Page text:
Last week I asked her what she was reading. Her reply:
During the school year I spend most of my reading time immersed in the words of undergraduate writers. Some of those words are very good. However, I can't deny that I enjoyed the luxury, while en route from place to place on a recent book tour, of reading actual books — copyedited, proofread, published, bound, and in no need of grading.Read more about Anne Fadiman's At Large and At Small at the Farrar, Straus and Giroux website. For more about her earlier work, see this brief biographical essay.
Scanning the mostly bleak shelves in the Hartford-Springfield airport gift shop for something halfway decent, I was overjoyed to glimpse a copy of Ian McEwan's On Chesil Beach. A diamond in the dustheap! I snarfed it up in a single transcontinental gulp. I then stayed awake till four a.m. in the Heathman Hotel in Portland attempting to reunite the two central characters, whose wedding night had ended in catastrophe. What if Edward told Florence, “I'm sorry I called you a bitch”? What if Florence told Edward, “I'm sorry I called you a sexual failure”? What if they then embraced on the strand, packed their bags together, went home to Oxford, and found a sympathetic marriage counselor?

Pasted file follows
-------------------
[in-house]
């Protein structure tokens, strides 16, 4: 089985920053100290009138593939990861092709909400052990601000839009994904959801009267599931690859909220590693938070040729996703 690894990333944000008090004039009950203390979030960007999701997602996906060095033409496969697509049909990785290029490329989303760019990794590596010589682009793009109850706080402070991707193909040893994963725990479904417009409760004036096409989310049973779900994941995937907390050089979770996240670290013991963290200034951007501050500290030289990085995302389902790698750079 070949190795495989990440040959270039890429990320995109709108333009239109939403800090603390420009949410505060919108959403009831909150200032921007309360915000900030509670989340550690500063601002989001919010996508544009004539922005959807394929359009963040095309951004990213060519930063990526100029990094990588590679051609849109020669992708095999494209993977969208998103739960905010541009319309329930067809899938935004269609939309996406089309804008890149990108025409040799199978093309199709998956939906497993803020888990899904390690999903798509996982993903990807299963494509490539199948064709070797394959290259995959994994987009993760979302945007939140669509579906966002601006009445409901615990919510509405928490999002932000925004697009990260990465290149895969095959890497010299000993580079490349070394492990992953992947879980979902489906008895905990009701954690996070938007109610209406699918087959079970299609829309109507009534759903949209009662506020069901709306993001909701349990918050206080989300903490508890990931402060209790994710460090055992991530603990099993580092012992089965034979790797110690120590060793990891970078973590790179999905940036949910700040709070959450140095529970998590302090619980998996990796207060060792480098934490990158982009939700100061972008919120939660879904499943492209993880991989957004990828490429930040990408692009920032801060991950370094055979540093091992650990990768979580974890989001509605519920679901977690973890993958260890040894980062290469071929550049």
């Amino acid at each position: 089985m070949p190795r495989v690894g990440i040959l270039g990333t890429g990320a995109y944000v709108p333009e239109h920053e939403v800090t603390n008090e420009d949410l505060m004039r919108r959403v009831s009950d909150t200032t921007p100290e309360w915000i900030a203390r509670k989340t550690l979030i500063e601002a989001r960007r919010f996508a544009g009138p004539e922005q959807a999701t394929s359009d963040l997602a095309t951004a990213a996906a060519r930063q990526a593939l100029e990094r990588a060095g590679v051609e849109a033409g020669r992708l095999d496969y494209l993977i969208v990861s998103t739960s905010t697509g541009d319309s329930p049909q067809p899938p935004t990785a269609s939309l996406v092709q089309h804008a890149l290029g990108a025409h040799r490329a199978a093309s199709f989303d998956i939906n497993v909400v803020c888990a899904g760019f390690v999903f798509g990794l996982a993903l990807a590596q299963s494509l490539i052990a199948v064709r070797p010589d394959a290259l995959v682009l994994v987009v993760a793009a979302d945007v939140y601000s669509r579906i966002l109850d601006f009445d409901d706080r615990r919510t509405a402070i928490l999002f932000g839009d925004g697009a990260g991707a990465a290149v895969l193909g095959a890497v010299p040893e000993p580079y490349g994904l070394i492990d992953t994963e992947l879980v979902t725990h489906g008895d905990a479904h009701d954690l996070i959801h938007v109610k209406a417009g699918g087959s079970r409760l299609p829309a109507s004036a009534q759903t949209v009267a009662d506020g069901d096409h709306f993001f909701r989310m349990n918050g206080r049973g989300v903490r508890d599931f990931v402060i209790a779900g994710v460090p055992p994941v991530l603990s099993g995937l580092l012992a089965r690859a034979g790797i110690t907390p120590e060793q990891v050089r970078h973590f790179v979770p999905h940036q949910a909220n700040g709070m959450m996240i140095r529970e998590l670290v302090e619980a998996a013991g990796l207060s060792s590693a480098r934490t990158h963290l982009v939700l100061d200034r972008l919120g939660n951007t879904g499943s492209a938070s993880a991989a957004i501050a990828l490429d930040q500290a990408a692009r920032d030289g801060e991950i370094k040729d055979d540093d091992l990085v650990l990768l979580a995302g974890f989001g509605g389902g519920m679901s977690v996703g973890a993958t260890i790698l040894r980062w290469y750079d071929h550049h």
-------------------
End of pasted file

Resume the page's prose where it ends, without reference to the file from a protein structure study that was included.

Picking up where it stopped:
Unfortunately, Edward and Florence refused to patch things up. McEwan wouldn't let them. Hovering over the bed in Room 512 as dawn approached, his spectral form informed me, politely but firmly, “You Americans always want things to end happily. But don't you get it? This is a tragedy.”
I read Merle's Door: Lessons from a Freethinking Dog, by Ted Kerasote, on both legs of a train trip between Springfield and New York City. It's a flat-out wonderful memoir about a stray dog, part Lab and part hound, who attached himself to a kayaker at a campground on the San Juan River in Utah; went home with him to Kelly, Wyoming; and eventually, by virtue of the social and political skills he displayed on his daily rounds of a town in which dogs are permitted to run free, became known as the Mayor of Kelly.
The mayor was a superlative dog — beautiful, sweet-tempered, and smart. Ted makes no bones about the fact that his bond with Merle was the most important and successful relationship of his life. One reason it worked so well was that Merle could come and go as he liked through a door in Ted's cabin rather than being tethered, leashed, crated, or fenced.
There's a lot about Ted and Merle in this book, but there's also a lot about dog behavior and cognition and genetics that helped me understand why Merle was the way he was. Ted Kerasote is a friend of my brother's, and I've met Merle — a celebrity encounter from which I plan to extract maximum mileage as readers discover this excellent book and the mayor's star rises.
Merle's Door doesn't end any more happily than On Chesil Beach. I read about Merle's protracted death between New Haven and Springfield, sitting next to a young man who gave me alarmed glances whenever I wiped my eyes or blew my nose. This time I didn't try to change the plot. I knew Merle had to die. But the book wasn't a tragedy. It didn't make me despair; it made me long to get home to my dog.